Multicultural Health

Journal of Rehabilitation, Oct-Dec, 2010 by John L. Garland L. A. Ritter & N. A. Hoffman Jones & Bartlett Publishers As the United States moves toward a majority of its citizens belonging to one or more minority groups, cultural competence among helping and healthcare professionals has become a necessary and ethical component of our training and practice. Today's diverse culture requires that helping and healthcare professionals are knowledgeable of others beyond their own community and cultural group. Multicultural Health provides a well-organized compendium of concepts and theories grounded by case studies that highlight ethnic and cultural group health issues and practices. Regardless of one's healthcare or helping profession focus, Multicultural Health is, as the authors explain, not intended to be a panacea but rather a beginning point for helping readers along their journey toward increased cultural competence. Both authors are faculty in the Nursing and Health Sciences department at California State University, East Bay.

The text is divided into three units for organizing the authors' broad topic. The first unit includes a well-written foundation for informing the reader about important components of health care considerations across the United States' diverse cultural groups. These components include basic information on terms and concepts related to culture and race. This introductory unit also includes topics related to health care access, outcomes, and disparities that are often connected to a disability. The authors do a nice job of integrating broad ethnic belief systems and practices in the context of contemporary health care. They present evidence-based material in a non-paternalistic fashion that should appeal to students, faculty, and practitioners alike. This is especially evident in their chapter on legal and ethical issues where the chapter is presented as a tool chest of resources rather than a simple reporting of laws and ethical standards often found in similar texts. U.S. history is often told from a Euro-American perspective in textbooks and over time many textbooks have simply tacked-on chapters related to civil rights movements and struggles rather than integrating their content throughout the texts. Thus, we frequently find the histories of non-White, non-heterosexual, and noncitizen experiences presented as add-on chapters. This approach to informing our multicultural understanding seems to compartmentalize, rather than integrate, our multicultural history and understanding of others. When it comes to understanding specific health care needs of certain racial, cultural, regional, sexual, gender, and ethnic populations within a diverse society, however, separate chapters are often helpful with initial learning. The second unit of the text tends to walk in both of these worlds. Unit Two's chapters are presented across the primary racial and ethnic groups found in the United States today with a culminating catch-all chapter titled "No ethnic Populations: Lesbian, Gay, Bisexual, and Transgender (LGBT) Individuals; Migrant Farm workers." Certainly these last groups are also represented among all the racial/ethnic populations discussed in the preceding chapters, which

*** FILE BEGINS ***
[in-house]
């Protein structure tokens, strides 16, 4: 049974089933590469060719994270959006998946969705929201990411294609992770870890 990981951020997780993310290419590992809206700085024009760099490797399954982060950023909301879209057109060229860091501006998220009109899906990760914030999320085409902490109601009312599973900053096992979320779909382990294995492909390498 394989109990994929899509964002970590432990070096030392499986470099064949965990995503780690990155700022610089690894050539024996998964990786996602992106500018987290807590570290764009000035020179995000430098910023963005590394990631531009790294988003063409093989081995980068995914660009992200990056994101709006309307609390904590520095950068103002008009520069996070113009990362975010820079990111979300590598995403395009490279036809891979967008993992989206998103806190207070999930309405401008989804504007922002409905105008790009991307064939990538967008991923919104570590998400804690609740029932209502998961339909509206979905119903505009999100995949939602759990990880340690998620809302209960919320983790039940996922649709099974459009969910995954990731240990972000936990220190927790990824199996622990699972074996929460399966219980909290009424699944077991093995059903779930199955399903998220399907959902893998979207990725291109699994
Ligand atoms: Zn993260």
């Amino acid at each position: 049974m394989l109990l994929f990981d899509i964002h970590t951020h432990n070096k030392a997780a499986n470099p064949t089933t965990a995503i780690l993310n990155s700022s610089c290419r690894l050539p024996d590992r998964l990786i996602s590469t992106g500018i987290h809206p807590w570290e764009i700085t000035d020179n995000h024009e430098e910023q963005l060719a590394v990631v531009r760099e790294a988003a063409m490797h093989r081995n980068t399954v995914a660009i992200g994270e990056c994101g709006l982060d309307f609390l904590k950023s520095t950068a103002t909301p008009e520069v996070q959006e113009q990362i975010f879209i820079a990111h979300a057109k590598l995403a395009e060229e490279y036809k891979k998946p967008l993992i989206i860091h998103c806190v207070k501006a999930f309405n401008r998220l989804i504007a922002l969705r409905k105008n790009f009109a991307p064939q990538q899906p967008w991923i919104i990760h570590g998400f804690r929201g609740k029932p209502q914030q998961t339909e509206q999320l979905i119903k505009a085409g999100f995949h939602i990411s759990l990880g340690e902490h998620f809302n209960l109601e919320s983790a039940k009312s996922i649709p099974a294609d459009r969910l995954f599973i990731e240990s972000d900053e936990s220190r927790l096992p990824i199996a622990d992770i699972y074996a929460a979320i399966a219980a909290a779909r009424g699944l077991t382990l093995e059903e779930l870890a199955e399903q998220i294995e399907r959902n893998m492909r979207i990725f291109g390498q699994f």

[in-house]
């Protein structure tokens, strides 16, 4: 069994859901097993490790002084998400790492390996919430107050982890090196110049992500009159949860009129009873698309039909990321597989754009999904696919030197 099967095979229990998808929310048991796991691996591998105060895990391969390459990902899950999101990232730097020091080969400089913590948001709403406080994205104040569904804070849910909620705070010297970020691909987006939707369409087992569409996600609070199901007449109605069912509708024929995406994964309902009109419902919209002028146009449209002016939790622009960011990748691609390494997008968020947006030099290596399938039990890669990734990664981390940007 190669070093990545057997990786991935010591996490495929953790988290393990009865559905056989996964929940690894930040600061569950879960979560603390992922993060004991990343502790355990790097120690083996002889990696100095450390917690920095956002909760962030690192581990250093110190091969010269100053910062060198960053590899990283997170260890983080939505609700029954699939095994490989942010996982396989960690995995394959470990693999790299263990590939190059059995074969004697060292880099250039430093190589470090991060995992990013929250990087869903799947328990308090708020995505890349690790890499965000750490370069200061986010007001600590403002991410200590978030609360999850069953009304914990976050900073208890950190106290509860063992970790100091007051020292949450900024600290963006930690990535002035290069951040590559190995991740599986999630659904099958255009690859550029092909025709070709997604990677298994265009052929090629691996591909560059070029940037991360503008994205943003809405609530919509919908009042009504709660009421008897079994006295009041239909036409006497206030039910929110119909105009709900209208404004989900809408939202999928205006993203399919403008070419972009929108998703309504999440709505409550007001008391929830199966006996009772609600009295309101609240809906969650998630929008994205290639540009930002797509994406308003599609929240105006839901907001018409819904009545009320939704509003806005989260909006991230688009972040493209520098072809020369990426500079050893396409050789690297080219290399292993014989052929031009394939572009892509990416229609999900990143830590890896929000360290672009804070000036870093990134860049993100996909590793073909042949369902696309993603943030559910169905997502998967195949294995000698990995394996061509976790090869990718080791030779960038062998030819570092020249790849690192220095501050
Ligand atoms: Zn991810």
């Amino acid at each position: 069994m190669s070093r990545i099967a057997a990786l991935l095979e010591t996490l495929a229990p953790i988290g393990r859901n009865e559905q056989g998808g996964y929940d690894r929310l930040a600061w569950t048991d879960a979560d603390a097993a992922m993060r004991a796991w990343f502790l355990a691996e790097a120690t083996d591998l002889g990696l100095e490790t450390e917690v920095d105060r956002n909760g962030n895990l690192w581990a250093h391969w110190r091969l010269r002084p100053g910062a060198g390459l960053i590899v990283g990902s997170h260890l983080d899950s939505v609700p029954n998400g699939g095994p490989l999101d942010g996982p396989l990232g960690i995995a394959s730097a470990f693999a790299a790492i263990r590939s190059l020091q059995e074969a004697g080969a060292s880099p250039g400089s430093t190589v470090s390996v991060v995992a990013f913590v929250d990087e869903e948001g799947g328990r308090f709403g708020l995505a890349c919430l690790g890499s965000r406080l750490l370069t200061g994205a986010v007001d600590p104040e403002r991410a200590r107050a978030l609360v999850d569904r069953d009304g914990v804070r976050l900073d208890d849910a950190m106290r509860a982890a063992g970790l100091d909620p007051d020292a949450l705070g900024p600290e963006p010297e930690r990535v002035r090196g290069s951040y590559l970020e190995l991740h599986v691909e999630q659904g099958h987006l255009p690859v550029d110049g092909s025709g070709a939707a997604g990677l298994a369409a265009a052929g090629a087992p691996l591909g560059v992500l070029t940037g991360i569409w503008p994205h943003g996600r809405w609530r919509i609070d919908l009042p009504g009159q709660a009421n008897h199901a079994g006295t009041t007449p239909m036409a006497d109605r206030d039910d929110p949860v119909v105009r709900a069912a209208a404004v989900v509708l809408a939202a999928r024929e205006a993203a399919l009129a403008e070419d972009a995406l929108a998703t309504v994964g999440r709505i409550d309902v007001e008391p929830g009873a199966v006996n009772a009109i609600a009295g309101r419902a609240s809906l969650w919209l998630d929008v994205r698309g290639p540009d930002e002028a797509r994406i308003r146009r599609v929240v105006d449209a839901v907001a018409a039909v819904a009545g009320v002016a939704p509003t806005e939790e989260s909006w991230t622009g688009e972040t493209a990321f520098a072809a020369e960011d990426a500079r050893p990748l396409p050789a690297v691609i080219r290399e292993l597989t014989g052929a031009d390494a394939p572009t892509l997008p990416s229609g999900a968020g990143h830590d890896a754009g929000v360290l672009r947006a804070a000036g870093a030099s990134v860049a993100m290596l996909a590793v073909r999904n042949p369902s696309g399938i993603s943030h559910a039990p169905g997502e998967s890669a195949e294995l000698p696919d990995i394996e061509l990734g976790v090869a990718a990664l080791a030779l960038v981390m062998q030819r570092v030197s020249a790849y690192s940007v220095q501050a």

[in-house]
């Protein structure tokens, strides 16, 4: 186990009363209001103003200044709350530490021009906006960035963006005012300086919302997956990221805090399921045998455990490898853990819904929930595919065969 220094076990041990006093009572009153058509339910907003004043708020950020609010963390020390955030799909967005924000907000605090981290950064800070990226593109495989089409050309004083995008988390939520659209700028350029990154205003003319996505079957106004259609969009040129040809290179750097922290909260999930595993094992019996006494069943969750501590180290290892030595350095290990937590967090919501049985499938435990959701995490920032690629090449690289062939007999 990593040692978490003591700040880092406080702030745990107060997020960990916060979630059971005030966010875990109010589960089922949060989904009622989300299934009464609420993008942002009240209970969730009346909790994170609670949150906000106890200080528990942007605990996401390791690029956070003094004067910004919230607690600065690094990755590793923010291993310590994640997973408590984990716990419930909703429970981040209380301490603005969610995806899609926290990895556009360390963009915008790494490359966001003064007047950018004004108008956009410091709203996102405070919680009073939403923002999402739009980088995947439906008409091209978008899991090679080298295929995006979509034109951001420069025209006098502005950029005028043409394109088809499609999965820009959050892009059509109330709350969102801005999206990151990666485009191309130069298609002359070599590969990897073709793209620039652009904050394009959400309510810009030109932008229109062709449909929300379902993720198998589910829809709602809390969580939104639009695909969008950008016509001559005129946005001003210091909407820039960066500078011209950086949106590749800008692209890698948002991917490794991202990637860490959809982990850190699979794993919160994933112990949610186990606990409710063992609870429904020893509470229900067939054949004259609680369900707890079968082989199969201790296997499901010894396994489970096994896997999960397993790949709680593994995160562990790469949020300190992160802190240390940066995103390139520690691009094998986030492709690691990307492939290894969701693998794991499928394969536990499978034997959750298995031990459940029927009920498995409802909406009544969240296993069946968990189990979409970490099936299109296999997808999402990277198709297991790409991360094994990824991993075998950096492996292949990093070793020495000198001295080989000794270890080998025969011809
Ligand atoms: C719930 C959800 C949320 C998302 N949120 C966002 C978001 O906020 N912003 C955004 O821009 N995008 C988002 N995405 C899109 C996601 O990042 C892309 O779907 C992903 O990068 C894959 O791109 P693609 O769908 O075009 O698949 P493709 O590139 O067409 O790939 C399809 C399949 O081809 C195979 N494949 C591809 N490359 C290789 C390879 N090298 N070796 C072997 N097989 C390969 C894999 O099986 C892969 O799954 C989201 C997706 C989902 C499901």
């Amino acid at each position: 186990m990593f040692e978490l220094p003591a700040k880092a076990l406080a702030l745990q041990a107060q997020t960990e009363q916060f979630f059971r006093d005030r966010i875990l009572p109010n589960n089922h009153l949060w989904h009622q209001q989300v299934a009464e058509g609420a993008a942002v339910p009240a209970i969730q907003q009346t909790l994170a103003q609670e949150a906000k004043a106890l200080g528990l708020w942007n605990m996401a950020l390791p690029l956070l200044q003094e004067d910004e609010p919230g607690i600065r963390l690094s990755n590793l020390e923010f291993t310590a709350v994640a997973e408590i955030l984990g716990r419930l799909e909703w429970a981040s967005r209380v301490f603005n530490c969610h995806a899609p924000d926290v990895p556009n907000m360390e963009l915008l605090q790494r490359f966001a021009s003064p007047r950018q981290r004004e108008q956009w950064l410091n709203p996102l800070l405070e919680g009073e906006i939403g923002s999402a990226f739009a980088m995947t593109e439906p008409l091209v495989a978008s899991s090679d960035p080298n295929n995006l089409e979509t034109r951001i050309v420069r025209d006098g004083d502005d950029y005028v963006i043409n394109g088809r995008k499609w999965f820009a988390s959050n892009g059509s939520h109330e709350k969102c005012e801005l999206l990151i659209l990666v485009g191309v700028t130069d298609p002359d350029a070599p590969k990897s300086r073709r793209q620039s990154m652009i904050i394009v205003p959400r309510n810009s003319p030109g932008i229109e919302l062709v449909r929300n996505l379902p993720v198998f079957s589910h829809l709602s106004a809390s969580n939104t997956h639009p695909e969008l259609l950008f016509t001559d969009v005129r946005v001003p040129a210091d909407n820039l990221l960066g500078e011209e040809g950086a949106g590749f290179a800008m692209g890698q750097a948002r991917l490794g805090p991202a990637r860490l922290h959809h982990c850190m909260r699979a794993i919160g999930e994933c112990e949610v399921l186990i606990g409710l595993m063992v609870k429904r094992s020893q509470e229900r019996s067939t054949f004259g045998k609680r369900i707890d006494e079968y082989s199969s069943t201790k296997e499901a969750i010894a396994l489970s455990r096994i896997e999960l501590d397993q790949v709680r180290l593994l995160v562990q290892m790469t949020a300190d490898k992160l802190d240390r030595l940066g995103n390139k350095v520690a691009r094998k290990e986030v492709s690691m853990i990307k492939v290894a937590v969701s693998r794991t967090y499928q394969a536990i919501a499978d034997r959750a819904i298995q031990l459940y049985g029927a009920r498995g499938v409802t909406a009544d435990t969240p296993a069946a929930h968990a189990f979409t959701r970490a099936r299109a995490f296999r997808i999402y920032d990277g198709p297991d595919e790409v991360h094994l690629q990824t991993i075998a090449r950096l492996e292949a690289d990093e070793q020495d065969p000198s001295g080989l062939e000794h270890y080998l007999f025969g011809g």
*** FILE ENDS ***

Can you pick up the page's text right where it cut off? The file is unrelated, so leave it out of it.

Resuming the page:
could imply the prior chapters are presented from a heterosexual, non-migrant perspective. The authors seem to be careful to not reinforce racial and ethnic stereotypes or generalizations through their ethnic chapters as so often happens in similar texts, but fall short in their case studies. Specifically, the authors' case study in the well-written chapter on American Indian and Alaska Native populations uses a narrative that may reinforce the notion that most American Indians live on reservations when, in fact, less than one-third reside on land reserves. This case study also uses an outdated proxy for American Indian racial identity known as blood quantum. The case study presents a client to the reader as a "full-blood" without challenging the reader to focus on the client's self-stated tribal/racial/ethnic affiliation. The inclusion of an antiquated blood quantum proxy for American Indian identity may reinforce stereotypic beliefs that blood quantum, or the idea that percentage of "Indian blood" determines identity over how one may identify culturally. It is important to note the use of blood quantum with American Indians was a Colonial assimilation tool imposed on American Indian communities for eliminating their cultural connections (Takaki, 1993). This critique notwithstanding, the text comes across as an outstanding primer on much of the foundational knowledge necessary for cultural competence. Aptly named "Looking Ahead," the third unit presents evidence-based solutions and resources for healthcare practice within a diverse and multicultural society. Unit Three's sparseness is an indication of the dearth of healthcare research available regarding many cultural and ethnic populations for addressing disparities in disease, disability, and mortality. This presents many opportunities for students, faculty, and practitioners to build on the text by considering new research, best practices, and cultural competency additions specific to their particular field.